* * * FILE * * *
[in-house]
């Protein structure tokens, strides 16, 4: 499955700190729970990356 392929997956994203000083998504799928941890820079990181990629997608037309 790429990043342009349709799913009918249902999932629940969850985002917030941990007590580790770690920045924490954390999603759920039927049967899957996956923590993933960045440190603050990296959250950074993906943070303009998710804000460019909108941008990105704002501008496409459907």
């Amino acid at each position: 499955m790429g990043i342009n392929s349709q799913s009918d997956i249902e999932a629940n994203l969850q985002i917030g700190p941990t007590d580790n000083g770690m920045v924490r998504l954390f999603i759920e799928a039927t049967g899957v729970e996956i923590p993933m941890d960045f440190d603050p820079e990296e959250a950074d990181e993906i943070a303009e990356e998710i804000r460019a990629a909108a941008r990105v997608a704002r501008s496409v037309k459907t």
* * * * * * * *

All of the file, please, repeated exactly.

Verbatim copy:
[in-house]
């Protein structure tokens, strides 16, 4: 499955700190729970990356 392929997956994203000083998504799928941890820079990181990629997608037309 790429990043342009349709799913009918249902999932629940969850985002917030941990007590580790770690920045924490954390999603759920039927049967899957996956923590993933960045440190603050990296959250950074993906943070303009998710804000460019909108941008990105704002501008496409459907």
């Amino acid at each position: 499955m790429g990043i342009n392929s349709q799913s009918d997956i249902e999932a629940n994203l969850q985002i917030g700190p941990t007590d580790n000083g770690m920045v924490r998504l954390f999603i759920e799928a039927t049967g899957v729970e996956i923590p993933m941890d960045f440190d603050p820079e990296e959250a950074d990181e993906i943070a303009e990356e998710i804000r460019a990629a909108a941008r990105v997608a704002r501008s496409v037309k459907t």